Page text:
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WSU vs. Stanford: How the Cougars are burying teams now

Two weeks in a row, Washington State has buried a recent Pac-12 power. It’s not all that surprising, and the Cougars are doing it in a simple way.

NCAA Football: Washington State at Stanford Kyle Terada-USA TODAY Sports

This weekend was the test. After feeling around in the dark during the non-conference schedule, Washington State once again came out and took it to Oregon — this time right out of the bye instead of a week after like in 2015. But again, like 2015, Stanford stood in the way as the prove it game.

The Cougars proved it, and completely dominated the Cardinal in the process. You can exhale for a moment: Washington State is, as you expected in the offseason, a very good football team.

It took a minute to get here, and even if you had Washington State at 3-2 at this point in the season, you probably didn’t have the how. Losses to Eastern Washington and Boise State are the two. And the three part of that record? A punishing three wins by a combined 149-55 score — the last two of which came over Oregon and Stanford in completely dominating fashion.

Sure, we’ll concede the Ducks and Cardinal aren’t what they’ve been over the past decade. With that, one must concede that neither is Washington State, and that even if the Pac-12 powers from Palo Alto and Eugene are rebuilding, the Cougs could have never imagined doing something like this.

How it happened this weekend was vintage (2015, aged) Mike Leach football. Luke Falk threw 41 passes and was north of 300 yards with four touchdowns.* They ran the ball, too: another two touchdowns on the ground and just enough rushes to keep Stanford honest while breaking out the occasional long one.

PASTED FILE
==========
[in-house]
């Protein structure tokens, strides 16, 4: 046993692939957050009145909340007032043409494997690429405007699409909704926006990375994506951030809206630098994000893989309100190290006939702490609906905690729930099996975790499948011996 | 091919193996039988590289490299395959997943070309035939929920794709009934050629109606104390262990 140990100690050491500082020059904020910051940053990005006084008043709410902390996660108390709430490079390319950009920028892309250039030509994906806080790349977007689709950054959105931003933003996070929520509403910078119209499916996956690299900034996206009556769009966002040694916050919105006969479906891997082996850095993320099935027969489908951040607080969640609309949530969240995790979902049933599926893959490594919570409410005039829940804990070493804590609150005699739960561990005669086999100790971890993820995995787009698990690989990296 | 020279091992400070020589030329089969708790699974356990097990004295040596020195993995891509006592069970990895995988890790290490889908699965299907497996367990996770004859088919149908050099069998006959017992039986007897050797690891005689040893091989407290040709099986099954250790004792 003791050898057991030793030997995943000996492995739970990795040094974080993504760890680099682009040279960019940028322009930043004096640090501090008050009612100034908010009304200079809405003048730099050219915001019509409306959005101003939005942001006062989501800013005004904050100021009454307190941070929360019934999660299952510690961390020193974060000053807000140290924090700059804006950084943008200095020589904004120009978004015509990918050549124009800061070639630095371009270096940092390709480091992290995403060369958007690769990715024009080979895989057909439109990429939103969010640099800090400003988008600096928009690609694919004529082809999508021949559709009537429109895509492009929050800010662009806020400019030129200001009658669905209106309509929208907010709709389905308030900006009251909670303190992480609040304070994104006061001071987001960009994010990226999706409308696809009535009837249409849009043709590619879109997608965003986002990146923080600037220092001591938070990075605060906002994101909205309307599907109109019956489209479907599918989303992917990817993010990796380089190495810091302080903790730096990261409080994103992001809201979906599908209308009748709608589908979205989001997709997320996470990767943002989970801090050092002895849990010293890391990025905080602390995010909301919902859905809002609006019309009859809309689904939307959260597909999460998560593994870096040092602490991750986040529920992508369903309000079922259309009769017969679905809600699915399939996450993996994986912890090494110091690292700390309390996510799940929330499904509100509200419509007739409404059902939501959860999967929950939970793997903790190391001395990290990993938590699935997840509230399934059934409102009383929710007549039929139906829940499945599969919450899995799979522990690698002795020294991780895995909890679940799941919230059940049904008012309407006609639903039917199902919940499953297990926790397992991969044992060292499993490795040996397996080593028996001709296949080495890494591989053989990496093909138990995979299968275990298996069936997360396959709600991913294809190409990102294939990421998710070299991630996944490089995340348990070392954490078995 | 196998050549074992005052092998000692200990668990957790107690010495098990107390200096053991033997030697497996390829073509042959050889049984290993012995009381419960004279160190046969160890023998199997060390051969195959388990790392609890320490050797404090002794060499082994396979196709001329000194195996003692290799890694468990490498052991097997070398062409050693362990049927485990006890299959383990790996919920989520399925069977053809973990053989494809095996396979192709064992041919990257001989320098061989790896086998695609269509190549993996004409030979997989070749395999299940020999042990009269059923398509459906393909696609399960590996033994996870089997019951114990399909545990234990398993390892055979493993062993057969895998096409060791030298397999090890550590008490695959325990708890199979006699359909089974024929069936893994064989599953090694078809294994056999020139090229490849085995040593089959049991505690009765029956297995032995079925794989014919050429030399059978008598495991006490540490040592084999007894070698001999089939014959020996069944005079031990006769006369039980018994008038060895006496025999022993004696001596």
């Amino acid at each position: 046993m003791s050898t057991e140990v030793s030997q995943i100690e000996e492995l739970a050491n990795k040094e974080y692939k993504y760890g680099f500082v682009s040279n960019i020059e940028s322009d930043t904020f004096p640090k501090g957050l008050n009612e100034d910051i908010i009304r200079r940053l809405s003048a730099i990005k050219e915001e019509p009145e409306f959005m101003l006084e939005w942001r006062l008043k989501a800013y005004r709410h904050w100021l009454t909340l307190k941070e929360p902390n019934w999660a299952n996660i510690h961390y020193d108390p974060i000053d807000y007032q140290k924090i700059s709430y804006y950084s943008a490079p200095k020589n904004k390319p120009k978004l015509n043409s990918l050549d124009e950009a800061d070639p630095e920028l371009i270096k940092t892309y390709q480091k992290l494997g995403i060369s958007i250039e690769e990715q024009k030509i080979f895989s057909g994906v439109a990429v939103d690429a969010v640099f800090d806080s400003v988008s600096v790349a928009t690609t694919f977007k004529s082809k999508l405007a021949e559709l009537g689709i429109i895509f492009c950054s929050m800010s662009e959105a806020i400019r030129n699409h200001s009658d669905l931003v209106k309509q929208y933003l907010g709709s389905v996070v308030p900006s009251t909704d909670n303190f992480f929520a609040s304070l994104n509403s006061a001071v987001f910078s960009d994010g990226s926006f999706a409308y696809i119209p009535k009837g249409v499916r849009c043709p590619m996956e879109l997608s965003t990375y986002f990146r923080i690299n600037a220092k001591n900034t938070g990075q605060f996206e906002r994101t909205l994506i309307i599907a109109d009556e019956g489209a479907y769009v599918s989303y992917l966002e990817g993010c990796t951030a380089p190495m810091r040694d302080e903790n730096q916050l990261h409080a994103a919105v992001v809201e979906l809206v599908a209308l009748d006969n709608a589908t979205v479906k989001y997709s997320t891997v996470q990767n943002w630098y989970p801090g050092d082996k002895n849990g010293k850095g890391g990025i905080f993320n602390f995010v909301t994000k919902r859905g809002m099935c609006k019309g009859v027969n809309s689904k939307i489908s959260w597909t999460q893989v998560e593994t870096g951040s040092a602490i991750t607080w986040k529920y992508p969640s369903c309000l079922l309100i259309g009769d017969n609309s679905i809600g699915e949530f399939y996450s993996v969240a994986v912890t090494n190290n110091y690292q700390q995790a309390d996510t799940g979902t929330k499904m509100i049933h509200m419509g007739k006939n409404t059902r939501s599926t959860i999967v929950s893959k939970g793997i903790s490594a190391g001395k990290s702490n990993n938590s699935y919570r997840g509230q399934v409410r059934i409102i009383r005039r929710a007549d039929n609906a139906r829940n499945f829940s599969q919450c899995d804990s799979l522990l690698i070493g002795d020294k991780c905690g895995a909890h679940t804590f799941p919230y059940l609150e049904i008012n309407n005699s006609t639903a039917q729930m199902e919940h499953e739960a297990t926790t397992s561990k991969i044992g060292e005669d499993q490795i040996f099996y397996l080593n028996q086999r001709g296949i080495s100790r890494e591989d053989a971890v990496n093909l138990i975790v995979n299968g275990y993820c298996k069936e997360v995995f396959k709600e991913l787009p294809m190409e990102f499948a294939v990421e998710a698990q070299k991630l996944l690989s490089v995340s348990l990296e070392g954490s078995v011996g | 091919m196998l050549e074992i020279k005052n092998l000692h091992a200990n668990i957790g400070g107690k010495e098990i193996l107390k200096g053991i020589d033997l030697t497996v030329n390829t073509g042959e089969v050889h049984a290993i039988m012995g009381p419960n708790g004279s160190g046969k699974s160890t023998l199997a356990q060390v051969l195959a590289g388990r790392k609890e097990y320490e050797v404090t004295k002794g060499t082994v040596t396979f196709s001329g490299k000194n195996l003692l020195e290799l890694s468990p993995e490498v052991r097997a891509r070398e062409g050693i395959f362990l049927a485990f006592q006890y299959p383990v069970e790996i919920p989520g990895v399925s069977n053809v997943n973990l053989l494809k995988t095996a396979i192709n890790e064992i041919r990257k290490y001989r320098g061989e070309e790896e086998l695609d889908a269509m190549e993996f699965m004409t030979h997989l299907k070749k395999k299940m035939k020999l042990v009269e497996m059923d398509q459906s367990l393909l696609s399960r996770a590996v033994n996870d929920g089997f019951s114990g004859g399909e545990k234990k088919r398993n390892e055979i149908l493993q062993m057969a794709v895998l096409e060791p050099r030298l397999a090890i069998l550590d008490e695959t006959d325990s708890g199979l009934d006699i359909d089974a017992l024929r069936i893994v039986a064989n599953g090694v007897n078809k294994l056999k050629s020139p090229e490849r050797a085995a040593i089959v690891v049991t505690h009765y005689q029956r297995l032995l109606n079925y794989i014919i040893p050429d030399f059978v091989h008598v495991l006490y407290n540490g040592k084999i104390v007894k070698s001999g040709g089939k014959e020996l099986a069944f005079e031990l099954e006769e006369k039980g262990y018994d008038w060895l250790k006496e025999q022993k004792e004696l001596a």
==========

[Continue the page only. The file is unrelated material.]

*A Falk injury can derail the Cougars season real fast, and he probably played out the second half with some kind of left knee injury. Knee aside, please get down and don’t take unnecessary shots. Sliding is good, but sliding so late that a defender can tee off (illegally) defeats the purpose.

And, of course, the defense. In Week 1, and through the first few weeks, the Washington State defense looked tentative, even out of sorts. It wasn’t aggressive, nor was it created any kind of pressure. Since the bye, that’s changed dramatically.

Alex Grinch’s defense is back to flying around. They’re moving late to confuse, shooting gaps and attacking the backfield, and simply playing more physical. Saturday brought four more sacks, three more interceptions, and a whole lot of pain for Stanford skill players. After years of being pounded on by the Cardinal’s bulldozer offense, the Cougars whipped it up front all night.

An important note: Christian McCaffrey was nowhere to be found. Washington State, dominating the line of scrimmage, completely shut him down to the tune of 35 rushing yards (20 coming on one play) and 5 receiving yards, while holding his all-purpose yardage (including kick returns) to 83. By the middle of the third quarter, McCaffrey was sidelined with an injury, and the Cardinal had no answer for the Cougar defense.


If you want to zoom in to specific parts of the last two games to analyze, look at the third quarters. They’ve always felt like a rough spot for the Cougars.

But take a look at how the second half played out for Washington State on Saturday.

Washington State's second half play by play chart